HARRIS-PERRY: Right. And those are debatable. And that feels to me
really quite different than the issue of was the president of the United
States born in the United States. Is he in fact a citizen? And I think
even sort of Mr. Romney, do you or do you not support Roe V. Wade and a
woman`s right to choose.

Jason, you and I are both college professors. And you know, obviously
there`s a lot of debate about truth within what we do.

JASON JOHNSON, POLITICAL SCIENCE PROFESSOR, HIRAM COLLEGE: Right.

HARRIS-PERRY: But, I`m deeply concerned about the idea that we don`t even
in the political world know what count as evidence as the argument for the
truth.

JOHNSON: Well, I think sometimes we don`t even have discussions about the
evidence. I think right now we have more face checking than fact checking.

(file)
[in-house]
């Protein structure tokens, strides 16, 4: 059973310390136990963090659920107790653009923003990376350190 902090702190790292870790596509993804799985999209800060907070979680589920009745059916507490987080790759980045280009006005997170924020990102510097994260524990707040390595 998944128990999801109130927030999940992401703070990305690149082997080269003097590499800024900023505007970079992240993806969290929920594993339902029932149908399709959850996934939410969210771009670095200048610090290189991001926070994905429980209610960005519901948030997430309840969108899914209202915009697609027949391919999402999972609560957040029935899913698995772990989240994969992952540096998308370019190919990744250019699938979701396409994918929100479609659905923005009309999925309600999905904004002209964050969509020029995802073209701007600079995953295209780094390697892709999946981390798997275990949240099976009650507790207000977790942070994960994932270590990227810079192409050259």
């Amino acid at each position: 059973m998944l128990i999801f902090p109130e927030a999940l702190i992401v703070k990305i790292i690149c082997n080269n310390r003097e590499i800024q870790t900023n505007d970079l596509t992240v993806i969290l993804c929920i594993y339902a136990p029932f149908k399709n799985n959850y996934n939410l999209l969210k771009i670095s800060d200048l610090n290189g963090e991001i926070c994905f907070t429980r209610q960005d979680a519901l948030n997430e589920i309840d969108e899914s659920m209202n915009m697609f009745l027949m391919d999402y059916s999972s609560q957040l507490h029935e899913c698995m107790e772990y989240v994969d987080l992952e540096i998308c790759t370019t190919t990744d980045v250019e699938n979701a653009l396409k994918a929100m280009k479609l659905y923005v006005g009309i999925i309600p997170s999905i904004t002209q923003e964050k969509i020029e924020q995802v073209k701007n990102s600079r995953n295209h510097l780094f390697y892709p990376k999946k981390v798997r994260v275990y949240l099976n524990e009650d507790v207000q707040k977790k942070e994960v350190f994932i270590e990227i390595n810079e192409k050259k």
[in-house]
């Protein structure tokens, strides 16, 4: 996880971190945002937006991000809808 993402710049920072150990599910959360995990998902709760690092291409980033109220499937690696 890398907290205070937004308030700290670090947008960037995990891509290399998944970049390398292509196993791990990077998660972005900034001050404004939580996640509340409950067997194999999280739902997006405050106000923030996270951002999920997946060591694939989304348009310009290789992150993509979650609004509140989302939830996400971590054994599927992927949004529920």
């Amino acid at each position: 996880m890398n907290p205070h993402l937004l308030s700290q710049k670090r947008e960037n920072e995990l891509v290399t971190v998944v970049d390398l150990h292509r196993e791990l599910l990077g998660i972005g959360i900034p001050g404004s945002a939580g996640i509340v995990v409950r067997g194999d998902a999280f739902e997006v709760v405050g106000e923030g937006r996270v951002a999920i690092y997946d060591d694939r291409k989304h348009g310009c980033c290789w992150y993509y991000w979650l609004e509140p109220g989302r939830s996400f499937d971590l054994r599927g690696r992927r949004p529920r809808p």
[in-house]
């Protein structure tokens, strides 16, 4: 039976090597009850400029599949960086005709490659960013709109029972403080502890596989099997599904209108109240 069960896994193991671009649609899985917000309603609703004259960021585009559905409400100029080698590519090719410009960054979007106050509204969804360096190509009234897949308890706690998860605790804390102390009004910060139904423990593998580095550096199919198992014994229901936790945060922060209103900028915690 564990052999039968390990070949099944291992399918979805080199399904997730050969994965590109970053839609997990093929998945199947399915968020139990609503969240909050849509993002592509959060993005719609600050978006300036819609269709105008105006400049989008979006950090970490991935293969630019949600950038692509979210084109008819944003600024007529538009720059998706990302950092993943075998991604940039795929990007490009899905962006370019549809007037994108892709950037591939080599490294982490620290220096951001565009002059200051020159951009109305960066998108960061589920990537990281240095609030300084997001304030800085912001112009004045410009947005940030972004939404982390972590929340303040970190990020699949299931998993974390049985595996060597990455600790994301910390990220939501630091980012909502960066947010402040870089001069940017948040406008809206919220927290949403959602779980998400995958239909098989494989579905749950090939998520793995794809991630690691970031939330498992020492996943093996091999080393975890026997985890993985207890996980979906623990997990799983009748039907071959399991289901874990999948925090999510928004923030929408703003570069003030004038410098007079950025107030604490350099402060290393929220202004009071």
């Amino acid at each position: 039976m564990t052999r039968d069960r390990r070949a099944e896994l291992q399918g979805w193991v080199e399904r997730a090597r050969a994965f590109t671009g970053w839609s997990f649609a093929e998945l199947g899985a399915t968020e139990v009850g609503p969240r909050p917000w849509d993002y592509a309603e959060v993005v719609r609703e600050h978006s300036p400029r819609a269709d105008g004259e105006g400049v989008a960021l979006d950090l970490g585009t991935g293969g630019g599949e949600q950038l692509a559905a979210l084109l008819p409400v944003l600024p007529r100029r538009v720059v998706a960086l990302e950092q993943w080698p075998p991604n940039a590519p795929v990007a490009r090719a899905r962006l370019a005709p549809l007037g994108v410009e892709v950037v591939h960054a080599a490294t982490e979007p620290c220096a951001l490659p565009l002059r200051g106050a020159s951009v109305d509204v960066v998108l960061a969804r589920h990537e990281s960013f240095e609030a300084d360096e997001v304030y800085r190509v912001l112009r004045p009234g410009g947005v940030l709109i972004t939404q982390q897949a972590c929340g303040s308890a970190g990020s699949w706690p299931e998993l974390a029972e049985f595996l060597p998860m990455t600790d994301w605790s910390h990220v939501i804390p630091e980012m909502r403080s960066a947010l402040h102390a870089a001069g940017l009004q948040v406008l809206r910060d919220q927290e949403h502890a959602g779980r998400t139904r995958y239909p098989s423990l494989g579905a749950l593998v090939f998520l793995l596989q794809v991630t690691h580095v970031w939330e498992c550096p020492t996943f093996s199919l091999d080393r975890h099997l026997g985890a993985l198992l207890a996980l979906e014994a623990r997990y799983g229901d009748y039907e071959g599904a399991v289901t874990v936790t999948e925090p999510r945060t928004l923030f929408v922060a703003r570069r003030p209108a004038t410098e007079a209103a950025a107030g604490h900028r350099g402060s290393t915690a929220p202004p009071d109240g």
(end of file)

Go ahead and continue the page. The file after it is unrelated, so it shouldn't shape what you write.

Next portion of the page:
I mean, if you want to talk about body language, they want to talk about
levels of aggression, they want to talk about did Obama seem bored. Was he
thinking about his anniversary? Before anyone talked about whether or not
the man said the truth. And I think that`s the problem. We have too much
discussion of the pageantry of it and not whether or not the men were
saying the truth or whether or not their truth will be applicable if they
get to office.

HARRIS-PERRY: Jason, I love that face checking instead of fact checking.

I`m going to come back, Diana, Bill, to the issue you raised around taxes
as soon we get back because these are, it feels to me, that -- I just want
to figure out what are the facts here. So, who is going to raise them or
who is going to cut them? What is the truth behind the tax plans? That`s
next.

(COMMERCIAL BREAK)

HARRIS-PERRY: Let`s revisit Thursday night`s vice presidential debate